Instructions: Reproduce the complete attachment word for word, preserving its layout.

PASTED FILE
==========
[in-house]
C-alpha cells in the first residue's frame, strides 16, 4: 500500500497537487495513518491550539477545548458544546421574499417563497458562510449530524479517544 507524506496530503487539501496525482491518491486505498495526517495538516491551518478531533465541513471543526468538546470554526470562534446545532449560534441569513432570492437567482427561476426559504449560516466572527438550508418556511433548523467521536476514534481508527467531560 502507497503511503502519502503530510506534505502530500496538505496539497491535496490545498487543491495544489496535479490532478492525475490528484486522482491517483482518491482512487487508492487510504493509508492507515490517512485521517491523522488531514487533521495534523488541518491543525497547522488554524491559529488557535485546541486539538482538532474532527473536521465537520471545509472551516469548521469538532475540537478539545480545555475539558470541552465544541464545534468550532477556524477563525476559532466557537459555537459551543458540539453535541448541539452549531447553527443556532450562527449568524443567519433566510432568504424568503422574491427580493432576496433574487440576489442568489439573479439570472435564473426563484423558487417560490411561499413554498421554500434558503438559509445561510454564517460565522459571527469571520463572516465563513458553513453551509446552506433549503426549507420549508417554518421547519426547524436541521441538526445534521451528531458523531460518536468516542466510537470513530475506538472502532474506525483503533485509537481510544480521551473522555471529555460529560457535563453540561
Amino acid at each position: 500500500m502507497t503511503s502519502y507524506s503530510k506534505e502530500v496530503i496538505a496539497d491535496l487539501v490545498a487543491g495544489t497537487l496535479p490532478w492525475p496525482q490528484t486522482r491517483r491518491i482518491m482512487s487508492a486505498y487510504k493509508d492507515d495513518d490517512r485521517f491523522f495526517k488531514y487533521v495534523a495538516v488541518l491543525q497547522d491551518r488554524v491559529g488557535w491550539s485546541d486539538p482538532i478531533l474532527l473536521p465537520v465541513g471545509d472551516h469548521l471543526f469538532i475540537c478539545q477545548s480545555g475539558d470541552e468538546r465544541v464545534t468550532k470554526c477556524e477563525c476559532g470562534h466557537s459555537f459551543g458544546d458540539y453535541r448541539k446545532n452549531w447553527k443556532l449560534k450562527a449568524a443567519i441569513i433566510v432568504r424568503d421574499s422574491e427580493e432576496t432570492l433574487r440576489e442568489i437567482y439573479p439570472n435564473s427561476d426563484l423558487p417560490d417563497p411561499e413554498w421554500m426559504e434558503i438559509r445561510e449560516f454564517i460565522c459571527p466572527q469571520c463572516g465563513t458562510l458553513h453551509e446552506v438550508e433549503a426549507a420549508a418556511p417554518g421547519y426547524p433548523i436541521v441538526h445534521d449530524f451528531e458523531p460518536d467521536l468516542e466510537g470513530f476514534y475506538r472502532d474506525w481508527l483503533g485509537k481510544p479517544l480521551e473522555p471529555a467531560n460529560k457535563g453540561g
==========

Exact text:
[in-house]
C-alpha cells in the first residue's frame, strides 16, 4: 500500500497537487495513518491550539477545548458544546421574499417563497458562510449530524479517544 507524506496530503487539501496525482491518491486505498495526517495538516491551518478531533465541513471543526468538546470554526470562534446545532449560534441569513432570492437567482427561476426559504449560516466572527438550508418556511433548523467521536476514534481508527467531560 502507497503511503502519502503530510506534505502530500496538505496539497491535496490545498487543491495544489496535479490532478492525475490528484486522482491517483482518491482512487487508492487510504493509508492507515490517512485521517491523522488531514487533521495534523488541518491543525497547522488554524491559529488557535485546541486539538482538532474532527473536521465537520471545509472551516469548521469538532475540537478539545480545555475539558470541552465544541464545534468550532477556524477563525476559532466557537459555537459551543458540539453535541448541539452549531447553527443556532450562527449568524443567519433566510432568504424568503422574491427580493432576496433574487440576489442568489439573479439570472435564473426563484423558487417560490411561499413554498421554500434558503438559509445561510454564517460565522459571527469571520463572516465563513458553513453551509446552506433549503426549507420549508417554518421547519426547524436541521441538526445534521451528531458523531460518536468516542466510537470513530475506538472502532474506525483503533485509537481510544480521551473522555471529555460529560457535563453540561
Amino acid at each position: 500500500m502507497t503511503s502519502y507524506s503530510k506534505e502530500v496530503i496538505a496539497d491535496l487539501v490545498a487543491g495544489t497537487l496535479p490532478w492525475p496525482q490528484t486522482r491517483r491518491i482518491m482512487s487508492a486505498y487510504k493509508d492507515d495513518d490517512r485521517f491523522f495526517k488531514y487533521v495534523a495538516v488541518l491543525q497547522d491551518r488554524v491559529g488557535w491550539s485546541d486539538p482538532i478531533l474532527l473536521p465537520v465541513g471545509d472551516h469548521l471543526f469538532i475540537c478539545q477545548s480545555g475539558d470541552e468538546r465544541v464545534t468550532k470554526c477556524e477563525c476559532g470562534h466557537s459555537f459551543g458544546d458540539y453535541r448541539k446545532n452549531w447553527k443556532l449560534k450562527a449568524a443567519i441569513i433566510v432568504r424568503d421574499s422574491e427580493e432576496t432570492l433574487r440576489e442568489i437567482y439573479p439570472n435564473s427561476d426563484l423558487p417560490d417563497p411561499e413554498w421554500m426559504e434558503i438559509r445561510e449560516f454564517i460565522c459571527p466572527q469571520c463572516g465563513t458562510l458553513h453551509e446552506v438550508e433549503a426549507a420549508a418556511p417554518g421547519y426547524p433548523i436541521v441538526h445534521d449530524f451528531e458523531p460518536d467521536l468516542e466510537g470513530f476514534y475506538r472502532d474506525w481508527l483503533g485509537k481510544p479517544l480521551e473522555p471529555a467531560n460529560k457535563g453540561g